Sunday, January 1, 2023

Welcome to another new year

Image Source: Getty Images

Another calendar year has come and gone. In many ways, it was a busy year. I have spent much of my time in the classroom (physically and virtually), have scored AP Psychology free recall question responses in person for the first time since 2019, and have chaired or attended my share of committee meetings. I attended a virtual conference with small-time social science organization that has been part of my extended family for a long time, and presented a paper on the replication crisis in the behavioral and social sciences. I caught portions of the SIPS conference, since I could attend virtually. I'm thinking my days of bankrolling a lot of travel for conferences are numbered, if not simply over. I don't have the personal budget, and my university (like similar comprehensive public regional universities) is too cash-strapped, and likely will be for the foreseeable future. I continue to adjunct, and probably will over the next few years unless circumstances change for the better.

This year was one where, in spite of the chaos, I came to terms with some stark realities about my career. It's safe to say that the days when I could at least delude myself into thinking I could make one more move into the R-2 institutions and have at least some access to resources needed to do the work I had once set out to do are over, finished, kaput. It's pretty obvious if one checks any of my research profiles that I am just not all that prolific an author these days. I've put off projects that once upon a time would have excited me. 2022 was the year when I simply faced up to the fact that I just wasn't that person anymore. It's been a long journey, but I find some peace with the acceptance of my current circumstances. I won't have the resources, such as lab space, to run experiments, or even participate in multi-lab experiments or studies. I won't have the resources to bring undergraduate students to academic conferences. Within the confines of my limited resources, I can do a few other things, such as prepare students to be savvy consumers of research. I can help prepare them to use the skills they learn along the way in whatever career or vocation they end up choosing as time passes. As my own department changes, I can do what I can to shape and implement its vision. That's about it, really.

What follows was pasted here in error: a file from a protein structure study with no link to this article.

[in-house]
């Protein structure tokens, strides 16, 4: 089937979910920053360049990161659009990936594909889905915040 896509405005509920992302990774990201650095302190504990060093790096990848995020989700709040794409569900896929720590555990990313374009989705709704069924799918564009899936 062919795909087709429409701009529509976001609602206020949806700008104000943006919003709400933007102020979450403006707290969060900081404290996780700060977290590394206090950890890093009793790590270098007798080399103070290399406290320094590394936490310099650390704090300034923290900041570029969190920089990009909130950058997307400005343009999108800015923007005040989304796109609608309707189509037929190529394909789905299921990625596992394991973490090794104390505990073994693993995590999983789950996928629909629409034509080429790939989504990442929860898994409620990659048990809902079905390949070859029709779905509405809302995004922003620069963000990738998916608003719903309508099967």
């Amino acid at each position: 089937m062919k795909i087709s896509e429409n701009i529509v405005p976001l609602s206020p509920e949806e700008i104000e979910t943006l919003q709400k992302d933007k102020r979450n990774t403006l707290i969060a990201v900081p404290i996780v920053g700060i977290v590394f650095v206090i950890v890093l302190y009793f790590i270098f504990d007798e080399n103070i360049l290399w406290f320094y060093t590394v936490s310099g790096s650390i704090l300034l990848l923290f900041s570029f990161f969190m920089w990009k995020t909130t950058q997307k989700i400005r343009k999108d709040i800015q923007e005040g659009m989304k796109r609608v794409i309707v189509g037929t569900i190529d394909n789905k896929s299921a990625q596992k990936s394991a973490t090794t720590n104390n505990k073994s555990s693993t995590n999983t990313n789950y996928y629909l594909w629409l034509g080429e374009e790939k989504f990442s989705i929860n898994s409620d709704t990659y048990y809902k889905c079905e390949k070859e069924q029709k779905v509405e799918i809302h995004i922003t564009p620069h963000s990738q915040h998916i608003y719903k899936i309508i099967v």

With a plan to retire sometime between 70 and 75, I have about 13-18 years left to do what I can as an educator to leave my little corner of the psychological sciences in a better place. After that? My first publications were poems and haiku. I'll most likely go back to that, and focus much more on landscape photography. In the meantime, I'll keep this blog going, for any who might be interested. I still have plenty to say about the state of the science of psychology, and of the academic world itself.

Tuesday, November 22, 2022

One thing mass shooters have in common

If you are someone who likes to place bets, one safe bet is that the next mass shooting perpetrator will have a history of domestic violence. The majority of mass shootings tend to be domestic violence-related. In other words, the perpetrator is attacking a spouse, an ex, and/or other family members. In other mass shooting incidents, the perpetrator may not be targeting partners or family, but have a history of domestic violence in their past. That often shows in police records, etc. So keep that in mind when looking for risk factors. 

The other factor that appears to interact with a history of domestic violence is consumption of violent rhetoric targeting specific social groups based on ethnicity, religion, gender/gender orientation, or sexual orientation. The recent mass shooting at an LGBTQ club in Colorado Springs appears to be tied to hateful rhetoric targeting the LGBTQ community, as well as legislation discriminating against our LGBTQ peers. Words on social media and elsewhere have consequences, and risk triggering those who already have histories of violence, and I would suspect histories of holding authoritarian attitudes. In the case of the latter, authoritarian aggression is the real concern. Authoritarians who believe that their legitimate authority figures consider targeting a minority group for violence is acceptable are at risk to follow through, and at bare minimum are at risk to approve such behavior.